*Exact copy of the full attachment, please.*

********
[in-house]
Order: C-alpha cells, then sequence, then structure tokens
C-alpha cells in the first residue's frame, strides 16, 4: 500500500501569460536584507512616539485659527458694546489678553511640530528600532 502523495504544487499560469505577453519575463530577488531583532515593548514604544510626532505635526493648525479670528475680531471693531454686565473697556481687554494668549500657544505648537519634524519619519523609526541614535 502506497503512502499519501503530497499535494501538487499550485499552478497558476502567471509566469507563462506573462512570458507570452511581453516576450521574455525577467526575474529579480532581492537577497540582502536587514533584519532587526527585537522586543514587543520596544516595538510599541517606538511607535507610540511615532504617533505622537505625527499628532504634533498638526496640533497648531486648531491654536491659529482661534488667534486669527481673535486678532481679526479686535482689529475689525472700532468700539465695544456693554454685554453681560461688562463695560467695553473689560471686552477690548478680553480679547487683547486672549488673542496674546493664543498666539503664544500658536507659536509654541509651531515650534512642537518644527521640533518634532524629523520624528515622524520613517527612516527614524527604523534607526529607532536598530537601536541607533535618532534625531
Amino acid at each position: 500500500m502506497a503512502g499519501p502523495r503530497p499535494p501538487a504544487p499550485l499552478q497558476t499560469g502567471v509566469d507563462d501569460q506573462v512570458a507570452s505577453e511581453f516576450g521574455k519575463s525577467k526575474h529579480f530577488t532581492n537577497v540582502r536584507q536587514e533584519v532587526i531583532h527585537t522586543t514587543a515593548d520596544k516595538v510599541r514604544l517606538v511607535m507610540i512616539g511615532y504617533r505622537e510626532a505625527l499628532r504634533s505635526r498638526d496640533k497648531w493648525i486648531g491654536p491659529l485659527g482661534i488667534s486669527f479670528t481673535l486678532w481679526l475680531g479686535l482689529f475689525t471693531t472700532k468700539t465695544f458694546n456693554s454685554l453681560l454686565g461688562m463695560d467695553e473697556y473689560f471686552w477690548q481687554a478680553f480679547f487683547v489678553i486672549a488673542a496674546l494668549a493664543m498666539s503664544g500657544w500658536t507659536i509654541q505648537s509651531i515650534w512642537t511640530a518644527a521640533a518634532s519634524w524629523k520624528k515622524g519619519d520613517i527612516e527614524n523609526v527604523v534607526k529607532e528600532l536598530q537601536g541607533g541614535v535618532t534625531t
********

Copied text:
[in-house]
Order: C-alpha cells, then sequence, then structure tokens
C-alpha cells in the first residue's frame, strides 16, 4: 500500500501569460536584507512616539485659527458694546489678553511640530528600532 502523495504544487499560469505577453519575463530577488531583532515593548514604544510626532505635526493648525479670528475680531471693531454686565473697556481687554494668549500657544505648537519634524519619519523609526541614535 502506497503512502499519501503530497499535494501538487499550485499552478497558476502567471509566469507563462506573462512570458507570452511581453516576450521574455525577467526575474529579480532581492537577497540582502536587514533584519532587526527585537522586543514587543520596544516595538510599541517606538511607535507610540511615532504617533505622537505625527499628532504634533498638526496640533497648531486648531491654536491659529482661534488667534486669527481673535486678532481679526479686535482689529475689525472700532468700539465695544456693554454685554453681560461688562463695560467695553473689560471686552477690548478680553480679547487683547486672549488673542496674546493664543498666539503664544500658536507659536509654541509651531515650534512642537518644527521640533518634532524629523520624528515622524520613517527612516527614524527604523534607526529607532536598530537601536541607533535618532534625531
Amino acid at each position: 500500500m502506497a503512502g499519501p502523495r503530497p499535494p501538487a504544487p499550485l499552478q497558476t499560469g502567471v509566469d507563462d501569460q506573462v512570458a507570452s505577453e511581453f516576450g521574455k519575463s525577467k526575474h529579480f530577488t532581492n537577497v540582502r536584507q536587514e533584519v532587526i531583532h527585537t522586543t514587543a515593548d520596544k516595538v510599541r514604544l517606538v511607535m507610540i512616539g511615532y504617533r505622537e510626532a505625527l499628532r504634533s505635526r498638526d496640533k497648531w493648525i486648531g491654536p491659529l485659527g482661534i488667534s486669527f479670528t481673535l486678532w481679526l475680531g479686535l482689529f475689525t471693531t472700532k468700539t465695544f458694546n456693554s454685554l453681560l454686565g461688562m463695560d467695553e473697556y473689560f471686552w477690548q481687554a478680553f480679547f487683547v489678553i486672549a488673542a496674546l494668549a493664543m498666539s503664544g500657544w500658536t507659536i509654541q505648537s509651531i515650534w512642537t511640530a518644527a521640533a518634532s519634524w524629523k520624528k515622524g519619519d520613517i527612516e527614524n523609526v527604523v534607526k529607532e528600532l536598530q537601536g541607533g541614535v535618532t534625531t